Less than a five minute walk (one turn involved) down a somewhat dark road is another hotel (name escapes me but I have it at home and will write a review) that has a restaurant/brick oven pizza place attached. So about 7:30, I walked over there for dinner. There was one other group and one other solo traveler dining when I arrived but the place quickly filled. I enjoyed a salad, some pasta oglio olivo with aciughe (pasta with oil and anchovies), and profiteroles for dessert. This with a glass of red wine and a ½ litre of water came to €18. During dinner, I finished my book and then returned to the B&B to turn in.


I awoke about 6 and heard Carlo’s wife setting up my breakfast, after a shower and dressing, I went into the kitchen expecting to see her there but no, the coffee (and hot milk – pre-arranged) was set up in carafe’s along with a spread on the table of some pre-packaged cornetto, crackers, jams and butter, plus bread for toast and some sort of homemade spice-type cake. That’s what I went for with my coffee and all was good.

Carlo was waiting outside for me at 7:15 as we had discussed, we loaded my gear into his car and he dropped me at Terminal 1 about 15 minutes later (T1 is a bit further from their home than T2). I went to Elite check-in (sweet), security and was at my gate probably within 30 minutes of arrival. Then it was time to read some Sherlock Homes and type some blog entries until departure.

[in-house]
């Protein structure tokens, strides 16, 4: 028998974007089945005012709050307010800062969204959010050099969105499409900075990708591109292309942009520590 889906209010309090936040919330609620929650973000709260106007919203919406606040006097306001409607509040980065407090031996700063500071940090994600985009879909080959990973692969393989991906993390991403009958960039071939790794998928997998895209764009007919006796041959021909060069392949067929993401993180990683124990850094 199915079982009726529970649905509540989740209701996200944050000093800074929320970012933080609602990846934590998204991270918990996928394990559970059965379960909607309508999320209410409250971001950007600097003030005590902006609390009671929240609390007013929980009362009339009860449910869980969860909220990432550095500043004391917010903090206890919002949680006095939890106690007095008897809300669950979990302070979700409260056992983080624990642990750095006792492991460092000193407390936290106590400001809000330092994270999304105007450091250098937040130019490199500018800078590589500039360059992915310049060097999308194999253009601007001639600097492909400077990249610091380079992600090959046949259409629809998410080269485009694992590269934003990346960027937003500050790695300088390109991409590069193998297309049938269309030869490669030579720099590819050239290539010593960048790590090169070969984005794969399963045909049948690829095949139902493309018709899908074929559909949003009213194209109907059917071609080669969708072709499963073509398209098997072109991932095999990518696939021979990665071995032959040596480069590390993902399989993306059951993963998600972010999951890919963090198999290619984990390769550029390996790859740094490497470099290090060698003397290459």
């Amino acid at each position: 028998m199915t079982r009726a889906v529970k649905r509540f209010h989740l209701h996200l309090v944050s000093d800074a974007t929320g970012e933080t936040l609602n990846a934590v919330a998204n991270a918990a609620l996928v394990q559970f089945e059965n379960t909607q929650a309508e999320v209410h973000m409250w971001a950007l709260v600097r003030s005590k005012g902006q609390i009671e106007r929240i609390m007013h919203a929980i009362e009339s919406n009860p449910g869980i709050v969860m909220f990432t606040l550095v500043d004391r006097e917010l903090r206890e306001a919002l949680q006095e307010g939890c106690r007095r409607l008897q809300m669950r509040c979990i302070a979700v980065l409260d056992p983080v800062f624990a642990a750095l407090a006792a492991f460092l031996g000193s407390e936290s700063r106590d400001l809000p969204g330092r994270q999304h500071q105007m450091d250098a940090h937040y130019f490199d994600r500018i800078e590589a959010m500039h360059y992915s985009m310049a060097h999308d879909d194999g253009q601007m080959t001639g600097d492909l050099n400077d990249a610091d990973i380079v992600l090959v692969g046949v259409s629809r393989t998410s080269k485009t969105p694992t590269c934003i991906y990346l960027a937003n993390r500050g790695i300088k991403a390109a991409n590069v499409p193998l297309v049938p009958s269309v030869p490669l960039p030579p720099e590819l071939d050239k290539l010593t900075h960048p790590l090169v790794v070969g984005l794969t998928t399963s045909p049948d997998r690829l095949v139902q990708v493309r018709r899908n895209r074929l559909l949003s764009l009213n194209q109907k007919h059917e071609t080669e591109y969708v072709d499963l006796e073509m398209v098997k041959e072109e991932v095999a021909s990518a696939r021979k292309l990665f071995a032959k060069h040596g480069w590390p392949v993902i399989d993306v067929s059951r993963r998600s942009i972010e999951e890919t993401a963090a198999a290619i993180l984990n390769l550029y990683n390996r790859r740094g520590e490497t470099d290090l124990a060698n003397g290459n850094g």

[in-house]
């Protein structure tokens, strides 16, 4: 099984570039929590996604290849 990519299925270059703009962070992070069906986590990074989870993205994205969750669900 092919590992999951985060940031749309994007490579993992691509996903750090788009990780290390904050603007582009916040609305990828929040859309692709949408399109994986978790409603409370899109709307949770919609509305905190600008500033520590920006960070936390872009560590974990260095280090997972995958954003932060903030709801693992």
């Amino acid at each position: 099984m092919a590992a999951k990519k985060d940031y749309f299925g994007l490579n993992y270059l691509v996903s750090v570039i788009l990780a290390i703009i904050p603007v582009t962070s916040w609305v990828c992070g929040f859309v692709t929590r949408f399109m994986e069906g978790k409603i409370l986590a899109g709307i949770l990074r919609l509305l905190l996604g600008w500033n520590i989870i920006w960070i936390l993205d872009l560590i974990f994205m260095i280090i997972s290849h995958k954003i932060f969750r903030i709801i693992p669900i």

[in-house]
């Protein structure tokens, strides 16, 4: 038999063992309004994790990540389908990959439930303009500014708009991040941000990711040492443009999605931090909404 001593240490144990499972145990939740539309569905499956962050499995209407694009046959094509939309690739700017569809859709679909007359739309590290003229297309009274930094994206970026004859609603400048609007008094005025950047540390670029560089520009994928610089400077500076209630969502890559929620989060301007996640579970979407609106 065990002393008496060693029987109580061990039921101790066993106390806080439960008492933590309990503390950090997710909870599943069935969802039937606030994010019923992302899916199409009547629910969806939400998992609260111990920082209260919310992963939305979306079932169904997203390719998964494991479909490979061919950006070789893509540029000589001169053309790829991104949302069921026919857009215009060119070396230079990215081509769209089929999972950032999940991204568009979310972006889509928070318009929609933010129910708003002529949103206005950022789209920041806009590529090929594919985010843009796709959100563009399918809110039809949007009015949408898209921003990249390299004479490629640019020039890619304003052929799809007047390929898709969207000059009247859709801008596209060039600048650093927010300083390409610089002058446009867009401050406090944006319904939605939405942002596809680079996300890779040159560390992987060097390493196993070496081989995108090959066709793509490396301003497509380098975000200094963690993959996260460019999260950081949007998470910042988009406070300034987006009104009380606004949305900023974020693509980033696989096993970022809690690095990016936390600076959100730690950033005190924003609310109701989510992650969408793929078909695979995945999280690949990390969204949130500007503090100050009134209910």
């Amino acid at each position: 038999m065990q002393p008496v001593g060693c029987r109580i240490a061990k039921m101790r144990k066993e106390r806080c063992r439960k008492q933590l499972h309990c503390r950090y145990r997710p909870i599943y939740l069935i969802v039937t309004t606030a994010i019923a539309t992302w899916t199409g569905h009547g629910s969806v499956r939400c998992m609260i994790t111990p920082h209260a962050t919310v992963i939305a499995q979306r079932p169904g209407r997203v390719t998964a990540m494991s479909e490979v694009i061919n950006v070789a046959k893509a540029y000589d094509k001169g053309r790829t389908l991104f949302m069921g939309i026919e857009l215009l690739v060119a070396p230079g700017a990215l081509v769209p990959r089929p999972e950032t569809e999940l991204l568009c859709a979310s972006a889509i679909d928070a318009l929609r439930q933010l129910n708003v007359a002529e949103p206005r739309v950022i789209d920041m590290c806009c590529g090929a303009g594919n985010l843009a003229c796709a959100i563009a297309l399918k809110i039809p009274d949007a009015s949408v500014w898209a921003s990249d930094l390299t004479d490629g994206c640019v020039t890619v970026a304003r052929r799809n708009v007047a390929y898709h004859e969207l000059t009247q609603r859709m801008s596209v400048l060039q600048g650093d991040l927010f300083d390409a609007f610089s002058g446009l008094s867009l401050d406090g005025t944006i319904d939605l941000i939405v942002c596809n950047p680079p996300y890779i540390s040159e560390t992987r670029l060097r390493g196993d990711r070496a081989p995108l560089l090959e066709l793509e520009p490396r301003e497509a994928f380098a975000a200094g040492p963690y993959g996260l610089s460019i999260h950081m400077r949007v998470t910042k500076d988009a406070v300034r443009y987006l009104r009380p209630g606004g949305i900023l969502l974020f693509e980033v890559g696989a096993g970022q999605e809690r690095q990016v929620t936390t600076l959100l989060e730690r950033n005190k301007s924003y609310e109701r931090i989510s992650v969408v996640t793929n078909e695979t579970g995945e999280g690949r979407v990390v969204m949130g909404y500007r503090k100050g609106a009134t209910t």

Finally, we boarded (bulkhead seat with no one next to me – yeah), and then waited. The strikes in France were affecting air-space so we had about an hour delay on the ground which we made up for in the air (I think we landed maybe 15 minutes late).

I watched some TV and read and tried to nap (no such luck), and endured one of the worst landings in recent memories (total wind) after flying over my own home (love when that happens). Through immigration in less than five minutes, waited for my bags for about 15 minutes (it is Newark after all), through Customs with no issues, and reunited with my family and in the car home by 2:30pm.

This was an excellent trip and I am so glad I went!

I’ll have some more of those fill-in posts I hope to get up this week.

June 5, 2013

Wine Country Interludes

As I've mentioned, we're heading back to the big island this summer. On the way though, we're stopping in the San Francisco area for two nights. Rather than staying in the city this time, we're going to return to Santa Rosa for two nights. With reservations set again at the Hyatt Vineyard Creek in Santa Rosa. We'll be recreating a lot from that previous trips, with visits to Saint Francis (where we are now club members), Dutton-Goldfield, which we may join if they will ship to Jersey, J (another possible wine club to join as our friends are members so we know they ship here), Alexander Valley Vineyards (hoping to get some Cyrus), and Sausal (for their extremely old-vine zinfandels). We're also hoping for return meals at Bear Republic (lunch) and Petit Syrah (dinner).

View from St. Francis Winery
View from St. Francis Winery

I know, it's a lot to do/see but hey, it's a plan - it doesn't mean we have to do everything.

Oh, and some other things on the agenda:

Lastly, we may take advantage of Wine Country Shippers again (used them in Paso Robles), though in the summer heat, I'm not sure that will be best. We'll see.

This page contains an archive of all entries posted to What I Really Think in the Trips category. They are listed from oldest to newest.

GrapeHops is the previous category.

Many more can be found on the main index page or by looking through the archives.